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Treatment and Prognosis of Hypothyroidism in Dogs

Source: PetWave, Updated on July 16, 2015

Goals of Treating Canine Hypothyroidism

Hypothyroidism is a condition caused by abnormally low circulating levels of the thyroid hormones triiodothyronine (T3) and thyroxine (T4). It is a relatively common problem in mid-to-large-sized, middle-aged dogs of either gender and often is accompanied by vague, nonspecific symptoms that mirror those of other diseases. Once hypothyroidism is definitively diagnosed, it can be treated fairly easily, although treatment must continue for the dog’s lifetime. The goals of treating hypothyroidism are to restore normal levels of circulating thyroid hormones and to eliminate or at least manage the symptoms of the disorder so that affected dogs have a good, symptom-free quality of life.

Treatment Options

The effects of hypothyroidism in dogs are caused by the thyroid gland’s failure to produce the proper amount of thyroid hormones. Hypothyroidism is a chronic disorder that does not normally require emergency care but does require life-long treatment. It is treatable with relatively affordable, daily oral medication, which reverses all of the clinical abnormalities associated with the disease. With consistent daily treatment, almost all dogs with hypothyroidism can lead long, healthy and normal lives.

Treatment is typically accomplished by giving daily doses of a synthetic T4 thyroid hormone called sodium levothyroxine, in the form of oral tablets. Successful treatment depends upon maintaining proper thyroxine levels in the dog’s blood. The frequency of dosing will vary between dogs, but most protocols call for either once or twice daily treatment. The attending veterinarian will periodically test the dog’s blood to make sure that circulating hormone levels are maintained at normal levels. These tests probably will be more frequent at first (maybe every 4 to 6 weeks), and then will decrease in frequency as thyroid hormone levels are stabilized.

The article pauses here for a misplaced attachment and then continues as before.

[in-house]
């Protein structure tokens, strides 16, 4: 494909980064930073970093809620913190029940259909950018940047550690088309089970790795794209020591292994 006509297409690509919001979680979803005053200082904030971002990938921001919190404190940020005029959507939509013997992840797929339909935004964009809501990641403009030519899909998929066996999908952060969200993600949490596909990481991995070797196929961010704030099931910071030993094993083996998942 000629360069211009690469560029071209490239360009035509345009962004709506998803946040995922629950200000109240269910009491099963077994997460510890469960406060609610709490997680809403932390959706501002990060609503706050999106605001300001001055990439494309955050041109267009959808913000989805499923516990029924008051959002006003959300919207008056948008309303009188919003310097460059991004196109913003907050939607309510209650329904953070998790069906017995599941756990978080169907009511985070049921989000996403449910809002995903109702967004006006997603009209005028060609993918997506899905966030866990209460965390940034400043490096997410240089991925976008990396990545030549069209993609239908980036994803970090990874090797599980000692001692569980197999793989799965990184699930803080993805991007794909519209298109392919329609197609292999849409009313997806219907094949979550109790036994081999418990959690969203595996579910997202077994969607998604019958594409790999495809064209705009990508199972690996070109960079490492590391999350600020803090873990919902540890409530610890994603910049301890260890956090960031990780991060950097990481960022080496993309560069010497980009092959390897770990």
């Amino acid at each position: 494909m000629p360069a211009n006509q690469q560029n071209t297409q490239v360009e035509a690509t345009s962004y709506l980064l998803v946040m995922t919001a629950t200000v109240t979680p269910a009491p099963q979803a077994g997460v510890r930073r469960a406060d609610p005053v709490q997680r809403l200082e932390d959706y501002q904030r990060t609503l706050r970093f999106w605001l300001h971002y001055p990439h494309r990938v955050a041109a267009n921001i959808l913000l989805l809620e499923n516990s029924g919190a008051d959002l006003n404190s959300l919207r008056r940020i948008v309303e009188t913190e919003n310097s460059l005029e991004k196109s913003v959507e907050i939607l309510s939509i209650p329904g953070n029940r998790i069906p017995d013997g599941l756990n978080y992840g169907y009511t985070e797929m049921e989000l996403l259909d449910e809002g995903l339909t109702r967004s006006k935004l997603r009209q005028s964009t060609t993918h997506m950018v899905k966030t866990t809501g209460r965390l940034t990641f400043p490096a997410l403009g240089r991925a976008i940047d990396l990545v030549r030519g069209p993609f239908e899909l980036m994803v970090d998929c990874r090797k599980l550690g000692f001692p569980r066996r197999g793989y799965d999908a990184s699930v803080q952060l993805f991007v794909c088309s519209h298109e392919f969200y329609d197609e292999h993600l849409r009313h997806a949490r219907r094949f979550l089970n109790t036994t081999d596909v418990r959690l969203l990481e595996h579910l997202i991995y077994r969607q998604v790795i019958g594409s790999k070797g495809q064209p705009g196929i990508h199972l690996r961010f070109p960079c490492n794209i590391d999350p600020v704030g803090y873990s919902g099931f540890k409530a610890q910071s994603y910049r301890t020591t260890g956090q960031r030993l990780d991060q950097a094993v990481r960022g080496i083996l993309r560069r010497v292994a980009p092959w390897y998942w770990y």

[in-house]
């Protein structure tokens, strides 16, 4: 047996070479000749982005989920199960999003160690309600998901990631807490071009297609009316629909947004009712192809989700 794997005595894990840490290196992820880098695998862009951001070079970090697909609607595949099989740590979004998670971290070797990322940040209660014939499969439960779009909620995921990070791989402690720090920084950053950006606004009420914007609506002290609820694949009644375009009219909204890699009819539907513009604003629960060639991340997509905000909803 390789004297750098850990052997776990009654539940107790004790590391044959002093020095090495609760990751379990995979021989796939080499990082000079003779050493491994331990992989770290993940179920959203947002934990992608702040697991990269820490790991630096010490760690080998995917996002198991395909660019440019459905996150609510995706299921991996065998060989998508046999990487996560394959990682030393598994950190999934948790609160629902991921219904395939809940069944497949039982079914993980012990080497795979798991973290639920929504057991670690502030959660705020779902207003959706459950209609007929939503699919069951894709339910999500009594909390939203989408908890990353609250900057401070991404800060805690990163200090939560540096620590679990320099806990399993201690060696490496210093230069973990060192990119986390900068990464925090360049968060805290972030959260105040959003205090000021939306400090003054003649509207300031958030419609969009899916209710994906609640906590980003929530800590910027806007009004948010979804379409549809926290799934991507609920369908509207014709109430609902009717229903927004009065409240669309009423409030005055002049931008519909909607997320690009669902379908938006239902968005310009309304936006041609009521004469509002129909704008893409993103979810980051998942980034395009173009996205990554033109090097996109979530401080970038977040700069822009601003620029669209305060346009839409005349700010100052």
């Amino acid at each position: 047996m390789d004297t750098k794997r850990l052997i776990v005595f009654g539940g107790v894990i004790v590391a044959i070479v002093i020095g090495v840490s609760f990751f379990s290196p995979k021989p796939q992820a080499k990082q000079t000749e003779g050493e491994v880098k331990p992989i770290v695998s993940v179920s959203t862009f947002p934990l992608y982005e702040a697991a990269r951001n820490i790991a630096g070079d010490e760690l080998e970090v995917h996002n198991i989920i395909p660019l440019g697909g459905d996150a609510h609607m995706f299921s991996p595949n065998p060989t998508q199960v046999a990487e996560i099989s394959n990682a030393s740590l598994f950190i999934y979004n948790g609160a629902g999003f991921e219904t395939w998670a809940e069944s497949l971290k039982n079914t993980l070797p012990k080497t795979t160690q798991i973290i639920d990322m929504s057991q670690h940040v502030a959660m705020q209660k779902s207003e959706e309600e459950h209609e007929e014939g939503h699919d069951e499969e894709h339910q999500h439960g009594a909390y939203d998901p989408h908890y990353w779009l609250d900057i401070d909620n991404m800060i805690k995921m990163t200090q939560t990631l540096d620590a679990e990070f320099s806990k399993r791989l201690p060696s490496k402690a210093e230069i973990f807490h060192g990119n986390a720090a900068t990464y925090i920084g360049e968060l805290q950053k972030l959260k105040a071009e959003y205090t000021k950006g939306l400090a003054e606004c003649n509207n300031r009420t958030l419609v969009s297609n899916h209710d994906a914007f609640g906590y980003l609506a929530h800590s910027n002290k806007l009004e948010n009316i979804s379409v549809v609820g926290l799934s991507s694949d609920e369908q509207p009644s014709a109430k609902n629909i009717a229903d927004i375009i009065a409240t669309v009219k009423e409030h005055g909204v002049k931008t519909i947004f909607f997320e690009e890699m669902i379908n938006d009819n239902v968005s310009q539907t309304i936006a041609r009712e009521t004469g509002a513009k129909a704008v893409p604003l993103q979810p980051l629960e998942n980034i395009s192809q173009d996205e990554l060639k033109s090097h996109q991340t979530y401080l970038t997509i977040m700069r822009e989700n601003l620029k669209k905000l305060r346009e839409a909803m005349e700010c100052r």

Owners can expect to see dramatic improvement in their dogs within the first 1 to 2 weeks of treatment. Normally, energy and an interest in activities return first, and the dog just seems to be feeling better. Dermatologic and neurologic signs improve over several months, along with hair regrowth, improved overall skin condition and improved tolerance to exercise. With time, a healthy diet and moderate exercise, weight loss can be achieved as well. Reproductive abnormalities can take a bit longer to resolve.

If major clinical improvement is not seen in a dog within 3 months of hormone replacement therapy, despite normal blood levels of thyroxine as monitored during treatment, the diagnosis of hypothyroidism in probably incorrect, and another underlying cause for the dog’s symptoms should be explored.


The prognosis for dogs with primary hypothyroidism is very good to excellent, once they are put on an appropriate hormone replacement protocol. Secondary hypothyroidism caused by cancer of the pituitary gland has a much more guarded prognosis.

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